The fear of ejecting over the heavily populated Red River Valley and of becoming prisoners of war kept Cunningham and Driscoll in the plane until it began tumbling and burning just over the coast. F-4s and A-7s were circling all around, their pilots screaming at them to eject. Cunningham deployed the drag chute to try to stabilize the plane. The pilot gave the word, and Driscoll reached down and pulled the ejection handle between his knees.
By Neal Matthews, March 29, 1984 | Read full article
Mike Aguirre. Galinson had dismissed Aguirre’s presentation as “grandstanding." “Well,” Aguirre, “it turns out that Galinson is a co-partner with Glick in a Dominelli investment. They’re La Jolla neighbors!"
In early 1982, while he was running for Congress and helping Penthouse defend itself, Aguirre went to Bill Kolender and asked the police chief to request a grand jury probe into organized crime in San Diego. The San Diego Crime Commission would provide Aguirre another highly visible platform on which to stand in the race against Bates. Kolender nixed the idea of the probe, saying that his own intelligence unit was on top of the problem.
By Bob Dorn, April 19, 1984 | Read full article
"On January 15th when some lady is complaining about her investment, goes to Roger and says, “What about your investment, aren’t you concerned? Do you think it is still safe?” He says, “I am not worried about it. My investment is safe.”
There is, however, evidence of Mr. Hedgecock coming in, as you will recall, to speak with Mr. Dominelli immediately following the primary election and bringing to his attention — this is through attorney Storm. We know the meeting took place when Mr. Hedgecock brings to his attention the need for financial support. We know from Mr. Dominelli’s outbursts, at least early in 1983, in February, that he was a provider of financial support.
Nov. 1, 1984 | Read full article
Mike Aguirre argued that Mix, being a famous football player, used his reputation to bring in money.
Since early 1983, Larry Keller of the Daily Transcript had been writing articles about the McKee/Mix case. Possibly out of deference to Ron Mix, neither the Union nor the Tribune had covered the lawsuit. If reputations are sacred, Keller was extremely irreverent, aggressively reporting the key details of the lawsuit. Mix, the football star and charity crusader about whom nary a foul word had ever been said in the press, was smarting from Keller’s candor.
By Stephen Meyer, Oct. 31, 1985 | Read full article
I go for a score: male-bonding gambit #502. “I understand” — dig this — “we’ve got something in common. Both of us were 4-F during the Vietnam War.”
“I was at Santa Barbara, a junior in college, and I got appointed as the head of all social programs. And we did Ray Charles, the Doors, we did a concert with Cream right after their Fresh Cream album came out, we did the San Francisco bands the first time they’d been that far south. When Janis Joplin was with Big Brother, for instance, we had them together, we had Quicksilver Messenger Service….”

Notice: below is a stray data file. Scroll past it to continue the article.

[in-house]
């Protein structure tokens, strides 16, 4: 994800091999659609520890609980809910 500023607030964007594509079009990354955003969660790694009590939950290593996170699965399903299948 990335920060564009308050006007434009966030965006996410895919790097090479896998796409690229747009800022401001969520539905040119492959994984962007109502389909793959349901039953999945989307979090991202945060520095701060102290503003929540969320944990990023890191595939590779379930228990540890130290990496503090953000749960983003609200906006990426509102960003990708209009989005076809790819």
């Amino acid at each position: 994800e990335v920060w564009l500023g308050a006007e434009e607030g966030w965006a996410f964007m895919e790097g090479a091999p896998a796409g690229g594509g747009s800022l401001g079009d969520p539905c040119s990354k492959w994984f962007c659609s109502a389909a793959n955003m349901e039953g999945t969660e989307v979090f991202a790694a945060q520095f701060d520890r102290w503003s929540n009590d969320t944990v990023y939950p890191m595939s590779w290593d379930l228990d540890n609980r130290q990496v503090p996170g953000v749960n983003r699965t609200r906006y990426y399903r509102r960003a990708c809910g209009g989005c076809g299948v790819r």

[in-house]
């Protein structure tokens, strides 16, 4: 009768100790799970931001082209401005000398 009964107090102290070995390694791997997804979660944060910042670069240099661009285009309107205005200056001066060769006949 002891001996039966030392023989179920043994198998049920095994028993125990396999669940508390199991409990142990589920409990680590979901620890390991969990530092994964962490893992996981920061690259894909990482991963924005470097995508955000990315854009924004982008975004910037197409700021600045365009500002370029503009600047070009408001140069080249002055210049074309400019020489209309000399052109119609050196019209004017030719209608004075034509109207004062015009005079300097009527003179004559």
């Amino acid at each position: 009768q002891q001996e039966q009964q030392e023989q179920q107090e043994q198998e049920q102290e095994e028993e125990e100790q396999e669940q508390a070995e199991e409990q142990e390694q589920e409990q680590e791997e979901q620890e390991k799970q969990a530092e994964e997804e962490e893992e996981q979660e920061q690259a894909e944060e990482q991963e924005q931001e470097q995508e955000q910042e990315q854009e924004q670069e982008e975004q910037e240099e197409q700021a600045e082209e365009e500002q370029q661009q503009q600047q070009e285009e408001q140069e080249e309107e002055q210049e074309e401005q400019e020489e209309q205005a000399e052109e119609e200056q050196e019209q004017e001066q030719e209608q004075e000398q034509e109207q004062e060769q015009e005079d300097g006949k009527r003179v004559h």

By Richard Meltzer, March 24, 1988 | Read full article
Jacob Dekema: “We built these freeways, and they’re not generating less trips, they’re generating more. More freedom."
Up in these parts, in 1955, Dekema was hung in effigy for backing a shoreline route for Interstate 5. Many San Dieguito residents wanted an inland route that would bypass Encinitas and the other beach communities, but Dekema’s predecessor, E.E. Wallace, had favored a route that overlay Highway 101. Indeed, in 1949 he built a stretch of the proposed expressway from Carlsbad to the northern edge of Leucadia…. Dekema finally realigned the freeway where it is today.
By Joe Applegate, March 23, 1989 | Read full article
By his own admission, something of a flake, Eric Show showed up 35 minutes before game time once this season in St. Louis, on a day he was the starting pitcher. He has absentmindedly left his $40,000 (biweekly) paycheck behind in visitors’ clubhouses.
“Eighty percent of baseball conversation is just nervous chatter, and a lot of it is put-downs. There’s such a lack of communication, even among the coaches. You have to be careful about the questions you ask because they’re usually misinterpreted. Like, I was afraid to ask if I was going on the next road trip [to Cincinnati in mid-July] because they’ll think that means I don’t want to go. If you’re open about things, you’re considered feminine.”
By Neal Matthews, Aug. 10, 1989 | Read full article
Michael Reagan: "What I wanted to do most when my dad got out of office was find out who Mike Reagan is. Because Mike Reagan has always been the son of somebody all of his life."
“What I wanted to do most when my dad got out of office was find out who Mike Reagan is. Because Mike Reagan has always been the son of somebody all of his life; he’s never been Mike Reagan. He’s always been the son of Jane Wyman, Ronald Reagan, depending on which parent was most famous at that point. And so I came to San Diego to build my own base and find out who Mike Reagan was.”
By John Brizzolara, Apr. 16, 1992 | Read full article